As the number of law firms choosing to go paperless increases, the likelihood that your firm will use cloud storage is higher than ever. Even if your firm has yet to go entirely paperless, you may still employ cloud storage as a form of backup for important documents and files.
What is Cloud Storage?
The cloud is a virtual storage space that allows you to store information and documents offsite. Depending on the particular host you choose to work with, the cloud either allows you to access a desired file on the server, or sends the file back to you. There are many reasons for your firm to consider cloud storage.
- Cost Effectiveness: Using cloud storage allows you to save room in your firm’s office by storing as many files as needed without relying on external storage devices such as filing cabinets, or a larger hard drive. Depending on the provider you select, using the cloud is often more cost effective than relying on an external storage device. Many cloud service providers are free of charge or free up to a certain point of storage.
- Accessibility: As long as you are connected to the internet, the cloud allows you to access information from a range of devices in a matter of moments. Service providers store duplicate files on multiple machines to ensure that any technical problem on their end doesn’t prevent you from accessing a file when you need it.
- Backup: Even if your firm continues to keep all files onsite, simultaneously storing them on the cloud is a great way to provide backup for your documents. If something happens to your firm’s office or computers, files may be easily retrieved from the cloud on another device.
- Teamwork: Cloud storage allows coworkers to share and collaborate on documents with greater ease.
Protecting Your Law Firm While Using Cloud Storage
While using cloud storage protects your firm’s files by decreasing the likelihood they could be lost or destroyed, there is always an element of risk associated with storing information on the internet, out of your sight. This risk is particularly dangerous for a law firm, as insecure information could result in a breach of client confidentiality. Law firms must take extra precautions to ensure the safety of their documents.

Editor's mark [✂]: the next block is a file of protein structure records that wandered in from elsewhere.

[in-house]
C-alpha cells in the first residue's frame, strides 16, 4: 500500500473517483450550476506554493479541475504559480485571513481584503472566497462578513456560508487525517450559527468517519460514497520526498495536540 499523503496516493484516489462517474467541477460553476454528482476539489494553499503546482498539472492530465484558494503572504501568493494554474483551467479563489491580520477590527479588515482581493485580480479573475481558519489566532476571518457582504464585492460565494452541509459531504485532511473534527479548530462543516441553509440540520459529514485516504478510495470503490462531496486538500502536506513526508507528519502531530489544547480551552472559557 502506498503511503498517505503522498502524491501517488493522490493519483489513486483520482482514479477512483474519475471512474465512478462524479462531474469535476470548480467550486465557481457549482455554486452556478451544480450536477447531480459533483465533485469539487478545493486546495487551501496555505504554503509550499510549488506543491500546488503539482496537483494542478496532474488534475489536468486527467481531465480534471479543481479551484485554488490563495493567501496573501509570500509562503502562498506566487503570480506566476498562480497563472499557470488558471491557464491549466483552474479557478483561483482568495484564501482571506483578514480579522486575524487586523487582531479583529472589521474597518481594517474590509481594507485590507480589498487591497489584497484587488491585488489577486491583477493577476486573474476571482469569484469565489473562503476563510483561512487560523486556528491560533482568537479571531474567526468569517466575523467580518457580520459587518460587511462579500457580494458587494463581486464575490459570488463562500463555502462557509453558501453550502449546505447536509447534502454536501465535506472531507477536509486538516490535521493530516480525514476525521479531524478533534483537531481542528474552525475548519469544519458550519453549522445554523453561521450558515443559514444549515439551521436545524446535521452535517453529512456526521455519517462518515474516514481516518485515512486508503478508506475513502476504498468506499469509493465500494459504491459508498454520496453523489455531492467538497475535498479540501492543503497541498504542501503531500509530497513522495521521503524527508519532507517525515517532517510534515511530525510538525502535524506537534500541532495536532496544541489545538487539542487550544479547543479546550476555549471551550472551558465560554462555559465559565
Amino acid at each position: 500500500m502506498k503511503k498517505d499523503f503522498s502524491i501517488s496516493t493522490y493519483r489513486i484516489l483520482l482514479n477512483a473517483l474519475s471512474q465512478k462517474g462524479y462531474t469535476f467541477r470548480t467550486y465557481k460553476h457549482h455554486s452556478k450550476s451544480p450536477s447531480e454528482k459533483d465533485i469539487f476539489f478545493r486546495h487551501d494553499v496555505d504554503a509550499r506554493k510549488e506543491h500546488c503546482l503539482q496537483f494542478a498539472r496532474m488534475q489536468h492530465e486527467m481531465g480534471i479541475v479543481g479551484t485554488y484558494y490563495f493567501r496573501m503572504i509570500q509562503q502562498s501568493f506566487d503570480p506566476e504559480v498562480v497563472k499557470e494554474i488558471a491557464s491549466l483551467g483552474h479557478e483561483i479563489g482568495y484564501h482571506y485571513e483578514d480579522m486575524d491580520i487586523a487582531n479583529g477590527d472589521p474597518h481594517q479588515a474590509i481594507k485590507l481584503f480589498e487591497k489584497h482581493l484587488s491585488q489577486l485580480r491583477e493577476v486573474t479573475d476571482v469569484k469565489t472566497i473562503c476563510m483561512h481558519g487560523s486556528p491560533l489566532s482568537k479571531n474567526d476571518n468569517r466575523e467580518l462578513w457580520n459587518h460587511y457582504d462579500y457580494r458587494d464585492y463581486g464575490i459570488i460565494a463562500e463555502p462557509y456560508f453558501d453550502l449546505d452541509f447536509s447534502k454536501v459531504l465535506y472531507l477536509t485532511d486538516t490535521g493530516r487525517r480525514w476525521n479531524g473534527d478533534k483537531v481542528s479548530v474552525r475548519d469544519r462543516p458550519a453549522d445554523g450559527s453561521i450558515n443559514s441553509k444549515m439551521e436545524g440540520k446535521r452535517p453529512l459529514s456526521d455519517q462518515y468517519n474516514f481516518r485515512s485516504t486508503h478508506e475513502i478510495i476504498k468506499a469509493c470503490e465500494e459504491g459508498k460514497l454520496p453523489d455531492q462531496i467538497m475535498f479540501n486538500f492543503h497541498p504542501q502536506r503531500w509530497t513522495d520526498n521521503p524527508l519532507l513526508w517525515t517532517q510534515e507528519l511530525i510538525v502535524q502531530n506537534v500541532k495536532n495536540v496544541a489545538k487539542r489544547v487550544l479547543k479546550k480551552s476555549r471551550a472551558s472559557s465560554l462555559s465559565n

- Consider your options when selecting a cloud service provider. Read over the provider’s policies and customer reviews to ensure that it is reputable and the best possible fit for your law firm.
- Check if the cloud service you have selected has built-in encryption tools. Encryption is used to protect documents by converting text into a code that can be understood only by authorized personnel. Even if the selected cloud service has built-in encryption, some law firms use additional encryption software for greater security. Consider which employees will be authorized to see what information.
- Don’t be lazy in password selection. Strong passwords, which are longer and more complex, can be a hassle to memorize but are worth the trouble if they help better secure your documents. Don’t repeat passwords on multiple sites. If someone gained access to one of your sites or files, repetitive passwords could potentially give them access to all your secured information. Consider employing the help of an online password manager to generate strong passwords.
- If using the cloud as a primary source of storage, play it safe by having an additional form of backup.
- Be selective about what content you put on the cloud; if a document contains highly sensitive information, your firm may choose to keep it onsite only.